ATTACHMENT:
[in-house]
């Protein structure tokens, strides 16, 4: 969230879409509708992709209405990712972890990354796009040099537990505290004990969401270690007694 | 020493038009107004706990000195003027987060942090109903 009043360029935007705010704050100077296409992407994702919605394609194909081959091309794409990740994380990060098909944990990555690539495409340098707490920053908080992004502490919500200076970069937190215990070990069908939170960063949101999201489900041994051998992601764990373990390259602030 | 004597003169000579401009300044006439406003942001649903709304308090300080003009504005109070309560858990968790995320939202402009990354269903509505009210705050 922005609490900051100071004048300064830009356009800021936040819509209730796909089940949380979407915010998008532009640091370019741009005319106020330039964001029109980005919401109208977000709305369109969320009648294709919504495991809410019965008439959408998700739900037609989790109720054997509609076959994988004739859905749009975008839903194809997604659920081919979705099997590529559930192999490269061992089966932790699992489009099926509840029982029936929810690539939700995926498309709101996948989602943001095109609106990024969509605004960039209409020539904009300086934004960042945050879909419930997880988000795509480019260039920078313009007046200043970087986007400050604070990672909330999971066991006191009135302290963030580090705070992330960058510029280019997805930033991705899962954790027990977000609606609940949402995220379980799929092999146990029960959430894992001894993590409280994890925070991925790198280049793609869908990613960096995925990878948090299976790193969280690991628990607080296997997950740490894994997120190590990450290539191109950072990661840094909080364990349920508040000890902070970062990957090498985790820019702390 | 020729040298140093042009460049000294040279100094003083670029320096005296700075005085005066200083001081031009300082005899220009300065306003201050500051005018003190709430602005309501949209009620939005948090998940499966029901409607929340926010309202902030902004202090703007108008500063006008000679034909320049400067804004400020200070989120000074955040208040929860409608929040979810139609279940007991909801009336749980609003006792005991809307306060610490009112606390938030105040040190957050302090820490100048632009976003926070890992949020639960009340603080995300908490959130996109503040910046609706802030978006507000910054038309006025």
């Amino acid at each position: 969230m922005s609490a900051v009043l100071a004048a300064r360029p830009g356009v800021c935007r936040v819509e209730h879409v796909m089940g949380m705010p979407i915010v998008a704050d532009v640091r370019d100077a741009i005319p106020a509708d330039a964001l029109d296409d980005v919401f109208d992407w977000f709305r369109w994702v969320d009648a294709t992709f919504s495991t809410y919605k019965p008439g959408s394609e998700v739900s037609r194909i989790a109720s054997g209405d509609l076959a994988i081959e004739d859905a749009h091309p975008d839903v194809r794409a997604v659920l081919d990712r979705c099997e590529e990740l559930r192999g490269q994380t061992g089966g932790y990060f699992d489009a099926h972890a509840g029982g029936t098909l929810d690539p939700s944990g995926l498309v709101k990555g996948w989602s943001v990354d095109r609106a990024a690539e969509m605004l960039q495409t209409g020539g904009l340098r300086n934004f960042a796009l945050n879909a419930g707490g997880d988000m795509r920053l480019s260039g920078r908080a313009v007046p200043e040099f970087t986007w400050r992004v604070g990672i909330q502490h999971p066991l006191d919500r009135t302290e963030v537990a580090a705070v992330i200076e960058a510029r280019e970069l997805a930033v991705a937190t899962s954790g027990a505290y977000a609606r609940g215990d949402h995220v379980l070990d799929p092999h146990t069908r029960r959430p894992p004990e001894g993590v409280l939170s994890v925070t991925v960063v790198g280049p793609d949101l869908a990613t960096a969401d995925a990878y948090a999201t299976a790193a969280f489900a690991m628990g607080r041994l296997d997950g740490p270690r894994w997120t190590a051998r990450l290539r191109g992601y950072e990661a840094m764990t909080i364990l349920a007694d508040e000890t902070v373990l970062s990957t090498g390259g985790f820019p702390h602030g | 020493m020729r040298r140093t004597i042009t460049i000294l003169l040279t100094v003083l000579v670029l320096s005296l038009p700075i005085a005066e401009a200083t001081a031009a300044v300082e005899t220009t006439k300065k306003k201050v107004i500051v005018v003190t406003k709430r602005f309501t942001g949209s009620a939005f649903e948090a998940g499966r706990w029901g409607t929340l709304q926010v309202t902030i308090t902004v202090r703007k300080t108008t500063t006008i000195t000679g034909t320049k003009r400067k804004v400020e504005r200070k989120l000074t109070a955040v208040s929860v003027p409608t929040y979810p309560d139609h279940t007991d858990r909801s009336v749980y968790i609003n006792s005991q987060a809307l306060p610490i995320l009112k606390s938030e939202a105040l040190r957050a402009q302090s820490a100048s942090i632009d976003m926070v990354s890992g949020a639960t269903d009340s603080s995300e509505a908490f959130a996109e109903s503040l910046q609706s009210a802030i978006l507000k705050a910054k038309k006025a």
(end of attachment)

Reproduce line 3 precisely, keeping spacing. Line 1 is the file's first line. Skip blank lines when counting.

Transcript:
């Amino acid at each position: 969230m922005s609490a900051v009043l100071a004048a300064r360029p830009g356009v800021c935007r936040v819509e209730h879409v796909m089940g949380m705010p979407i915010v998008a704050d532009v640091r370019d100077a741009i005319p106020a509708d330039a964001l029109d296409d980005v919401f109208d992407w977000f709305r369109w994702v969320d009648a294709t992709f919504s495991t809410y919605k019965p008439g959408s394609e998700v739900s037609r194909i989790a109720s054997g209405d509609l076959a994988i081959e004739d859905a749009h091309p975008d839903v194809r794409a997604v659920l081919d990712r979705c099997e590529e990740l559930r192999g490269q994380t061992g089966g932790y990060f699992d489009a099926h972890a509840g029982g029936t098909l929810d690539p939700s944990g995926l498309v709101k990555g996948w989602s943001v990354d095109r609106a990024a690539e969509m605004l960039q495409t209409g020539g904009l340098r300086n934004f960042a796009l945050n879909a419930g707490g997880d988000m795509r920053l480019s260039g920078r908080a313009v007046p200043e040099f970087t986007w400050r992004v604070g990672i909330q502490h999971p066991l006191d919500r009135t302290e963030v537990a580090a705070v992330i200076e960058a510029r280019e970069l997805a930033v991705a937190t899962s954790g027990a505290y977000a609606r609940g215990d949402h995220v379980l070990d799929p092999h146990t069908r029960r959430p894992p004990e001894g993590v409280l939170s994890v925070t991925v960063v790198g280049p793609d949101l869908a990613t960096a969401d995925a990878y948090a999201t299976a790193a969280f489900a690991m628990g607080r041994l296997d997950g740490p270690r894994w997120t190590a051998r990450l290539r191109g992601y950072e990661a840094m764990t909080i364990l349920a007694d508040e000890t902070v373990l970062s990957t090498g390259g985790f820019p702390h602030g | 020493m020729r040298r140093t004597i042009t460049i000294l003169l040279t100094v003083l000579v670029l320096s005296l038009p700075i005085a005066e401009a200083t001081a031009a300044v300082e005899t220009t006439k300065k306003k201050v107004i500051v005018v003190t406003k709430r602005f309501t942001g949209s009620a939005f649903e948090a998940g499966r706990w029901g409607t929340l709304q926010v309202t902030i308090t902004v202090r703007k300080t108008t500063t006008i000195t000679g034909t320049k003009r400067k804004v400020e504005r200070k989120l000074t109070a955040v208040s929860v003027p409608t929040y979810p309560d139609h279940t007991d858990r909801s009336v749980y968790i609003n006792s005991q987060a809307l306060p610490i995320l009112k606390s938030e939202a105040l040190r957050a402009q302090s820490a100048s942090i632009d976003m926070v990354s890992g949020a639960t269903d009340s603080s995300e509505a908490f959130a996109e109903s503040l910046q609706s009210a802030i978006l507000k705050a910054k038309k006025a």